First, as I mentioned, the economy has gotten even tougher- making it even more important to become more efficient. Second, the price of oil, which was approaching $90 per barrel in early November, was just over $135 per barrel. Combining these factors with the environmental necessity to reduce carbon emissions and you have the perfect storm, so to speak. The issue of energy usage needs to be a company-wide imperative. Now, when you waste energy you are not only impacting the environment and squandering resources- but you are literally burning huge amounts of money. And looking across our company, we spend over $25 million per year on energy (including gasoline, diesel, natural gas, propane and electricity), so these are serious dollars for us.
Today we are announcing mandatory energy layoffs. We will be requiring people to layoff their energy usage. We will be targeting a mandatory, company-wide 10% reduction in our energy usage. What does that mean? It’s a 10% reduction off of the quantity of energy we used in Fiscal 2008, independent of the price, and adjusted for weather related fluctuations for snowmaking and grooming. Our plan is to achieve the first 5% for all of Fiscal 2009 (and have it included in the 2009 Budget) and the next 5% to come by the end of Fiscal 2010. Like any announced change- generally the first reaction is “there’s no way we can do that.” And I want to acknowledge up-front that this will not be easy, especially because the requirement of “Do More” remains. We must find a way to do this in a manner that allows us to keep driving the guest experience. How?
Well, everything is on the table. First we need to look at all of our day-to-day practices, many of which were put in place when oil was $20 per barrel and gasoline was $0.90 a gallon (not over $4.00!!!). Second, we need to continue to evolve our culture and take this even more seriously. For a growing number of us, when we see energy being wasted, we see the environment being damaged. However, at this point, we also need a culture that sees energy being wasted as literally seeing dollar bills being crumpled up and thrown away. Third, with our strong financial resources, we should be looking at every project that offers a good return and allows us to reduce energy use and become more efficient. With oil over $130 per barrel, projects that may have been “iffy” before may be very compelling today. This needs to become a priority in our capital budgeting process.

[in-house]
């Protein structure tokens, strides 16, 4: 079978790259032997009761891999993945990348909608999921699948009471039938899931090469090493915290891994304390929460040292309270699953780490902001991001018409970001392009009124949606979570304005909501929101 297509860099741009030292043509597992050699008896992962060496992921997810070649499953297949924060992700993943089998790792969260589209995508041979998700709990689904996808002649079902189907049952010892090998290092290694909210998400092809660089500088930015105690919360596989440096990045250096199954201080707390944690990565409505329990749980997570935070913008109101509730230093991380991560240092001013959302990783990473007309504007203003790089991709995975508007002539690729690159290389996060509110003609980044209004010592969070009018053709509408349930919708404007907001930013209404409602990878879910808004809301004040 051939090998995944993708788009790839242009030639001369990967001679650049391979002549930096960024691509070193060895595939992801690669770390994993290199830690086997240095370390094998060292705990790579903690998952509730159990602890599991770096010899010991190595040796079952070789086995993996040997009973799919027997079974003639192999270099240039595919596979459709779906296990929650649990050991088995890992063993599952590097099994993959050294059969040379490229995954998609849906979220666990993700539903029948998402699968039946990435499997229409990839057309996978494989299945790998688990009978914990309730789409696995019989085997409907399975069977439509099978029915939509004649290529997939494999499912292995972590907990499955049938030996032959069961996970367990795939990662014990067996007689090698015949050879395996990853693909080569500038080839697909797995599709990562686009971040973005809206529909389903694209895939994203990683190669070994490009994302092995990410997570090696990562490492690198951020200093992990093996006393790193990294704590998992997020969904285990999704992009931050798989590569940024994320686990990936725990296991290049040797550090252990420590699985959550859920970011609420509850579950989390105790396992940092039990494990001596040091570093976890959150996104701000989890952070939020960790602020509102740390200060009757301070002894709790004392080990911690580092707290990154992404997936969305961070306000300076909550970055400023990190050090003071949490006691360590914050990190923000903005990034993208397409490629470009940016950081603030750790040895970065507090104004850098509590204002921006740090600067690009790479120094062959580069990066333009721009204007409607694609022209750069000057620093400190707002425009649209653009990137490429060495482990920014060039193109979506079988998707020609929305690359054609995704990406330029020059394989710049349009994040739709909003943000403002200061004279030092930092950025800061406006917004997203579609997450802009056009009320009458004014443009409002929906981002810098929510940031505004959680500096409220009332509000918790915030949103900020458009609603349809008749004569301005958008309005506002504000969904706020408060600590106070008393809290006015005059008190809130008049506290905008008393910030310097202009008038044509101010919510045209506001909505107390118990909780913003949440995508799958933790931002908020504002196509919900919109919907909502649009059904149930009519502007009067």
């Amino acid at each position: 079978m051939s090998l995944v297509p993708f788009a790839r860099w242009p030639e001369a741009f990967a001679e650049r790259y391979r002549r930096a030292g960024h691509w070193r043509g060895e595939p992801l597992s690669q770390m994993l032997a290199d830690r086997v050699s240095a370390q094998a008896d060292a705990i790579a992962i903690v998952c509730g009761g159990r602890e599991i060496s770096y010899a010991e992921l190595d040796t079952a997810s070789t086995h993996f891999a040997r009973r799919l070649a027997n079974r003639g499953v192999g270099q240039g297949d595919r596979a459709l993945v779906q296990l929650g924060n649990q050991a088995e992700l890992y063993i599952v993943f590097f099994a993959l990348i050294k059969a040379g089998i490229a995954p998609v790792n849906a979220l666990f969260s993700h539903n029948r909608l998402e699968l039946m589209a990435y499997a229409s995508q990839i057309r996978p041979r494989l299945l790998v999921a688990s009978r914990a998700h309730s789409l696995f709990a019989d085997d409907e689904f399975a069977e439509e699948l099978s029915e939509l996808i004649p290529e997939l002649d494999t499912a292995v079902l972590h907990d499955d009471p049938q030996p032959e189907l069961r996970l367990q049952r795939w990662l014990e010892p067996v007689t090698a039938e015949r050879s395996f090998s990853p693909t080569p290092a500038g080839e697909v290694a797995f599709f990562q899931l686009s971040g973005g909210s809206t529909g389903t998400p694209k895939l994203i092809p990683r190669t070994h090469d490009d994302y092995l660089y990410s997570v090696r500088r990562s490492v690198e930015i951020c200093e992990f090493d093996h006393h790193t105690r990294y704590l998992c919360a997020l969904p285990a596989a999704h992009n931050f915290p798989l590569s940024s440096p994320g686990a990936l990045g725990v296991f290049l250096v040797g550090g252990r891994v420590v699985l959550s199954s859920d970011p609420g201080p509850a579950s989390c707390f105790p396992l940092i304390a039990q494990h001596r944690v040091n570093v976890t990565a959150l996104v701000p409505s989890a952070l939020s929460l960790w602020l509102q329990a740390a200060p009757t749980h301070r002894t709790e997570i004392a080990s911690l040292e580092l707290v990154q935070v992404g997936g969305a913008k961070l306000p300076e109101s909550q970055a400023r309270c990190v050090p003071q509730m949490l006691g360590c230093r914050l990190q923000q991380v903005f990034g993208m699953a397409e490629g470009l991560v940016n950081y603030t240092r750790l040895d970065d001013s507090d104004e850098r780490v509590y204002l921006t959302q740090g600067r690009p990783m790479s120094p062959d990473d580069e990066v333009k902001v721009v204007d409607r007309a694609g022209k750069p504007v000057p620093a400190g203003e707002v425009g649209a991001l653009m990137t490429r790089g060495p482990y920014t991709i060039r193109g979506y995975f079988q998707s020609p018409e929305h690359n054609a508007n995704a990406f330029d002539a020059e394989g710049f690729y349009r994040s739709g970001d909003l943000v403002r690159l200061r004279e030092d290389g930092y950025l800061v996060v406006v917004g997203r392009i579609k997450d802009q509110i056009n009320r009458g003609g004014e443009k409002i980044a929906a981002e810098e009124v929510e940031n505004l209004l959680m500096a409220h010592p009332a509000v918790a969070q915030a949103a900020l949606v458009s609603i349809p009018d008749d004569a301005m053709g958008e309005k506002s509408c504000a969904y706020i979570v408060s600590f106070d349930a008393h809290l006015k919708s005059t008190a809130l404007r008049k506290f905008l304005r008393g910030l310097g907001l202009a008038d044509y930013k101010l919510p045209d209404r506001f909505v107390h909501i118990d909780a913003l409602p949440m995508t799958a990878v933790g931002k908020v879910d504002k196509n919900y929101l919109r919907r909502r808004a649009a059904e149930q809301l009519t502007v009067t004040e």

A big portion of our energy is used to provide a core part of our experience in the mountains- the snow surface. This is an area that will require significant thought and discussion to make sure we consider every possible alternative to improve efficiency, but without detracting from one of our core strengths in any way. This is also an area where usage can fluctuate based on weather conditions. As mentioned earlier, we will be excluding those weather-based fluctuations and really focusing on efficiency.
What’s next? As we all come together to create the budget for Fiscal 2009, each operation will be asked to provide their plans to achieve these energy savings. We want to have these plans finalized by August 1, 2008. Each of your managers will be working with you to discuss and develop these plans and the environmental coordinators at each resort will be available to help support those efforts. During Fiscal 2009, we will be bringing in further outside resources as we try and unearth the tougher to find savings. And at the end of Fiscal 2009, we will conduct an audit of our activities as we review our past success and plan on how to drive even further reductions.
While an “Energy Layoff” might seem a little “out there”, I believe it will start becoming the norm for businesses to stay competitive in this new environment- both for profitability and sustainability. I am asking everyone to treat this as one of our highest priorities and pledging my support and the Company’s resources to make this a reality. Given everything we have accomplished together, there is no reason that we cannot take a leadership position on this issue- for the benefit of our shareholders and the environment.
All the best,
Staff Writer Edward Stoner can be reached at 748-2929 or email@example.com.
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VAIL — The lift operator in the maze at Vail Village’s Gondola One tilts his head back and hollers: “Masks up please!”